Common Vulnerability Scoring System [CVSS] | A Complete Explanation

December 9, 2021 HackerOne Team

How Does CVSS Work?

Vulnerabilities are flaws in an organization's internal controls, information systems, or processes that cybercriminals can exploit to steal corporate data and cause harm. 

Enterprises reported 18,103 vulnerabilities in 2020, 10,342 of which were high severity, according to an analysis of the U.S. National Institute of Standards and Technology's (NIST) National Vulnerability Database. 

To keep systems safe, organizations must identify, prioritize, and remediate these vulnerabilities as soon as possible—not an easy task, given the significant number of flaws organizations could have to manage.

CVSS is a free and open industry standard for assessing the severity of computer system security vulnerabilities. It produces a numerical score to rank vulnerabilities based on their severity. Organizations can prioritize their vulnerabilities based on whether the CVSS score risk is low, medium, or high.

CVSS is an open-source framework that provides software developers, testers, security, and IT professionals with a standardized process to assess vulnerabilities. Organizations can use the CVSS to determine a vulnerability's threat level and then prioritize remediation accordingly.

The non-profit Forum of Incident Response and Security Teams (FIRST) owns and manages CVSS. Many organizations have adopted CVSS, including the United States Department of Homeland Security, the United States Computer Emergency Response Team, Amazon, Cisco, HP, Huawei, IBM, McAfee, Oracle, Qualys, and SAP.

What Are the Major Versions of CVSS?

The National Infrastructure Assurance Council (NIAC) introduced CVSS in February 2005. In 2007, NAIC selected FIRST to maintain the vulnerability scoring system. FIRST released CVSS v2 in 2007 to reduce earlier version inconsistencies and better reflect the wide range of vulnerabilities. 

FIRST released CVSS v3 in June 2015, introducing scoring changes to reflect how to discover real-world vulnerabilities more accurately. FIRST released version CVSS v3.1 in 2019, clarifying that CVSS v3.1 measures a vulnerability's severity, not its risk.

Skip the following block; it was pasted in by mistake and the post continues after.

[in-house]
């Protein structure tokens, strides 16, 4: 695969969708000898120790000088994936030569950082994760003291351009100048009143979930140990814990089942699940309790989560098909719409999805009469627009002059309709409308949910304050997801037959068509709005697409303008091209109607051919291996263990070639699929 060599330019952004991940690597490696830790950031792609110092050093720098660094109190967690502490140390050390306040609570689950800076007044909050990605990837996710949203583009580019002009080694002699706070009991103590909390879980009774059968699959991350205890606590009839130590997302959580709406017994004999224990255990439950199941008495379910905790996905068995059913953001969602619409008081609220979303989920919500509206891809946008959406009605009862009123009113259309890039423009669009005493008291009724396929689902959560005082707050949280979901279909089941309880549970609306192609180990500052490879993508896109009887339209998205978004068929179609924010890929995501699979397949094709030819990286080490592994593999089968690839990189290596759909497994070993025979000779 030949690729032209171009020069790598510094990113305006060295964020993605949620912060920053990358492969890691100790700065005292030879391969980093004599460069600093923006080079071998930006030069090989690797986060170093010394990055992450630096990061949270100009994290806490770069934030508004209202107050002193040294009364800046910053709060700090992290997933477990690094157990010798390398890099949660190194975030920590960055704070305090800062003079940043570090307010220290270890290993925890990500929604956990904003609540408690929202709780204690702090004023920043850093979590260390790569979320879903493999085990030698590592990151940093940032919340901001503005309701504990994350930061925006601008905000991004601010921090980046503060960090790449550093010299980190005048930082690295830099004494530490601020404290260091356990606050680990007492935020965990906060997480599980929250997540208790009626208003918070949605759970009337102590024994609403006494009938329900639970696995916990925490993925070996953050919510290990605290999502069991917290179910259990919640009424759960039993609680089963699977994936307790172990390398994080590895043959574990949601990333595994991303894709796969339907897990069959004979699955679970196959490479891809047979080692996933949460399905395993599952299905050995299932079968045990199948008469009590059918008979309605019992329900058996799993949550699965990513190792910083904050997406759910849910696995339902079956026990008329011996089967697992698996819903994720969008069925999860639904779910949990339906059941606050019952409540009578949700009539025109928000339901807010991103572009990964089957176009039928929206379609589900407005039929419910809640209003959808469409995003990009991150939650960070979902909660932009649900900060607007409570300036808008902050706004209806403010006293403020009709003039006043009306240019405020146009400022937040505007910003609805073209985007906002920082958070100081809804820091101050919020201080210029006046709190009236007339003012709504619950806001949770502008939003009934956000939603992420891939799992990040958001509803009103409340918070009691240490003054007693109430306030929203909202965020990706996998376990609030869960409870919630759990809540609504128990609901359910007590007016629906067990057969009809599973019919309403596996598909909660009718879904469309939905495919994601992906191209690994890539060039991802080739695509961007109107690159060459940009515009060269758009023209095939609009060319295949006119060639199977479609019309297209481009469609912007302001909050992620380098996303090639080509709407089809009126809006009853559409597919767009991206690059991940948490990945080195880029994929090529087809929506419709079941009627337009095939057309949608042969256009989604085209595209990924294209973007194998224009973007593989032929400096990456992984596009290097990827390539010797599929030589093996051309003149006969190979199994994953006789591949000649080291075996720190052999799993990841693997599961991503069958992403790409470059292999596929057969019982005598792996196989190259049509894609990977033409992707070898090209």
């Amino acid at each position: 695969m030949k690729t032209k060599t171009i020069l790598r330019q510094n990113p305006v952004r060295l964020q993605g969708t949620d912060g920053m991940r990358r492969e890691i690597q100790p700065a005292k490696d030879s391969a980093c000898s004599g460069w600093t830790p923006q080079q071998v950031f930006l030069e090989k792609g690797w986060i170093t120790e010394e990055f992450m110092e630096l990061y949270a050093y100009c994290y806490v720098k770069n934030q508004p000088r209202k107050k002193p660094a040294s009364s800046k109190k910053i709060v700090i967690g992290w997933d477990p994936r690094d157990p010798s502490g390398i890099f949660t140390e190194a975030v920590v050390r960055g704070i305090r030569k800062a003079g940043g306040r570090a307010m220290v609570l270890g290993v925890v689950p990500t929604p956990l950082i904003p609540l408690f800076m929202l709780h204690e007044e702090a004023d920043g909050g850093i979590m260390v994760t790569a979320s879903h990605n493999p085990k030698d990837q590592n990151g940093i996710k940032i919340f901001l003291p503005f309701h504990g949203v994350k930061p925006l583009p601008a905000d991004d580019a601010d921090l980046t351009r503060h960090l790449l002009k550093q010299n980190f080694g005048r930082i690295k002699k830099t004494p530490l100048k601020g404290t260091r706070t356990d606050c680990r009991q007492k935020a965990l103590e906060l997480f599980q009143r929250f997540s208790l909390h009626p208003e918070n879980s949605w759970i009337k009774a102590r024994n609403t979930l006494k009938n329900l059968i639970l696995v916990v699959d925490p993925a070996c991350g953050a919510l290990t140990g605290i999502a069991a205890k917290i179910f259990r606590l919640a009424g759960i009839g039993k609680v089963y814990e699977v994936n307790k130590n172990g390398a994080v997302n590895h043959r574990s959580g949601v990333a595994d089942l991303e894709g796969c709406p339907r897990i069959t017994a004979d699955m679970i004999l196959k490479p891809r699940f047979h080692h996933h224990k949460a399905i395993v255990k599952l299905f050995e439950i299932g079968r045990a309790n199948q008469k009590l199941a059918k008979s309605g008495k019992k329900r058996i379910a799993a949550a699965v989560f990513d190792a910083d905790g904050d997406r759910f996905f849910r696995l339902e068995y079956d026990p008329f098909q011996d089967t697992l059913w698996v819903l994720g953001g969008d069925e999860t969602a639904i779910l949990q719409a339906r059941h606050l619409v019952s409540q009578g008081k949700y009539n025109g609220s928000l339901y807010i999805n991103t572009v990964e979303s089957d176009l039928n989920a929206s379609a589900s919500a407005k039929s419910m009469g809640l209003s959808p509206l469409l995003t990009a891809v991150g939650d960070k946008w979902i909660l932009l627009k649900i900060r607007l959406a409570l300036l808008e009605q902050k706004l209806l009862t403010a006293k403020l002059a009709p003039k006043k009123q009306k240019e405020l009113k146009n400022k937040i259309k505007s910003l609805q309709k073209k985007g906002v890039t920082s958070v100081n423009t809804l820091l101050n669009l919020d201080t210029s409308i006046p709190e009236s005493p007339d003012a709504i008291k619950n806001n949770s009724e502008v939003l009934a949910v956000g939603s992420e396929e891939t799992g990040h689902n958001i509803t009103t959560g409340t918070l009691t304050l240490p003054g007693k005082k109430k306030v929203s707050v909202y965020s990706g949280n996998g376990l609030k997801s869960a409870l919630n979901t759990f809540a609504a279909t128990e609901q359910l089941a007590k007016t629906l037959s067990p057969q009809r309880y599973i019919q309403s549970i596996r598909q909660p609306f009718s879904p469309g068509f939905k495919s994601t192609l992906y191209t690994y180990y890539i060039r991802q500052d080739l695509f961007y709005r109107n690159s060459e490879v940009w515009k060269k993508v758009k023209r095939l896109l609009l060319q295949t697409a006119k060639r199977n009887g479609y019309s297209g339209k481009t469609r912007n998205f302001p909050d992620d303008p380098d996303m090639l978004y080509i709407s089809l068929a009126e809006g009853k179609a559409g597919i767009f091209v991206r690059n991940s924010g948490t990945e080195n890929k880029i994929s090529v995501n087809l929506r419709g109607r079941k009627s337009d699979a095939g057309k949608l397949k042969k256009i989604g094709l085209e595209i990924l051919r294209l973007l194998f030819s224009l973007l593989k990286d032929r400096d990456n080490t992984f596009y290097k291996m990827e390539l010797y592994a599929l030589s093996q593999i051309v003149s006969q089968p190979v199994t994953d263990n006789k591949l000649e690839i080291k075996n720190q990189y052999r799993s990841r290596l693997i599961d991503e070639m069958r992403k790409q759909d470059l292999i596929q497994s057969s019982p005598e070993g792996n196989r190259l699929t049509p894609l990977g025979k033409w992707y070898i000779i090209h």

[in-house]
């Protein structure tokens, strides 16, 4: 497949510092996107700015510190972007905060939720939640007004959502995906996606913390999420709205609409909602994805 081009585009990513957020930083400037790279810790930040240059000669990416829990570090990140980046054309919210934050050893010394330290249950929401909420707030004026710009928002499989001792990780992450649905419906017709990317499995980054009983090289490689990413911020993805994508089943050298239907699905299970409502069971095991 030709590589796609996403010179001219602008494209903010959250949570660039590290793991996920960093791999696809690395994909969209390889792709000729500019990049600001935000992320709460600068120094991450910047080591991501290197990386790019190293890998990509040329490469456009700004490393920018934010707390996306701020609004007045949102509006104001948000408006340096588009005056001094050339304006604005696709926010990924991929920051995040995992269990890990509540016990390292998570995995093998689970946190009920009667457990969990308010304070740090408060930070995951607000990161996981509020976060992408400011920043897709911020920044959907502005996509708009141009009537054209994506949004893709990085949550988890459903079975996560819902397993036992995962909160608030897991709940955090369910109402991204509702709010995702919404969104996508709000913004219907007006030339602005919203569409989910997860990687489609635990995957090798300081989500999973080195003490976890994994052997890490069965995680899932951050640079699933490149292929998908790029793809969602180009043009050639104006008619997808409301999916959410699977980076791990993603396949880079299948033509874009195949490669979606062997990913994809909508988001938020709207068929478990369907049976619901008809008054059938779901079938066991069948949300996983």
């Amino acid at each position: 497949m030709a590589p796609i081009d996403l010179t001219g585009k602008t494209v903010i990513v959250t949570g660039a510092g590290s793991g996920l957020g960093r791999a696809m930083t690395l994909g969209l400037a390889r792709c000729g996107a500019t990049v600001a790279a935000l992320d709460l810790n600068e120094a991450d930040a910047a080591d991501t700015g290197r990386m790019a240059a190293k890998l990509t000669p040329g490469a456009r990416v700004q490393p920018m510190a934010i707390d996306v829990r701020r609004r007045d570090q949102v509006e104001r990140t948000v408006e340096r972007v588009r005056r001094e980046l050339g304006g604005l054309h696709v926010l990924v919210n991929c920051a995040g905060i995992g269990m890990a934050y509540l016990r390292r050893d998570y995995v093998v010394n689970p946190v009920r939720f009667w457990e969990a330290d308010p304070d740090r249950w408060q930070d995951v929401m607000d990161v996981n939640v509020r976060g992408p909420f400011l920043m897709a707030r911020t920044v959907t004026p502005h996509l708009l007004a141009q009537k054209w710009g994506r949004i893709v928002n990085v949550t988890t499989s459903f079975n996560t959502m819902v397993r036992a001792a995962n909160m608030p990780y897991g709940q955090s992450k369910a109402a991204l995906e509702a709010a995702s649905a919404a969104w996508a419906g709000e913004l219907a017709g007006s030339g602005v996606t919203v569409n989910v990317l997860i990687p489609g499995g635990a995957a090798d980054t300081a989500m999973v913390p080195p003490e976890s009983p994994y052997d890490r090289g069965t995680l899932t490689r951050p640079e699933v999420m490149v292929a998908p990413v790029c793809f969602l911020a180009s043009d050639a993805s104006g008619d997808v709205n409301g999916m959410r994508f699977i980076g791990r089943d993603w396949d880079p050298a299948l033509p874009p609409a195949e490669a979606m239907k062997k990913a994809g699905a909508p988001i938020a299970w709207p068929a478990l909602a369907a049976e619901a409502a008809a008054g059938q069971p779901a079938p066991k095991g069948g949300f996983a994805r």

Organizations that only use the CVSS score before patching flaws aren't managing risks adequately. That score doesn't reflect whether a cybercriminal can exploit the real-world vulnerability or pose any risk to the organization's security environment.

To be effective, security teams must assess concrete business vulnerabilities and risks to both IT and operational systems, then use that data to prioritize mitigation efforts. Taking a risk-based approach to vulnerability management lets teams focus on the most critical flaws and assets rather than spend time on vulnerabilities that cybercriminals are unlikely to exploit.

How Organizations Calculate CVSS Score

Organizations calculate CVSS scores based on metrics categorized into three groups from which different scores are derived. 

These metric groups include:


The Base Metric Group represents a vulnerability's inherent characteristics, i.e., those that don't change over time or across different user environments. Organizations use the corresponding CVSS Base Score as a key metric of vulnerabilities' severity. It allows them to gauge the vulnerabilities' impacts on their systems and prioritize which to patch first. 

The Base Metric Group contains several metrics that together create a CVSS Base Score. These metrics are:

  • Exploitability Metrics: Exploitability indicates how easily a malicious actor can exploit a vulnerability and defines four specific exploitation metrics:
    • The attack vector defines the level of physical or network access a cybercriminal needs for exploitation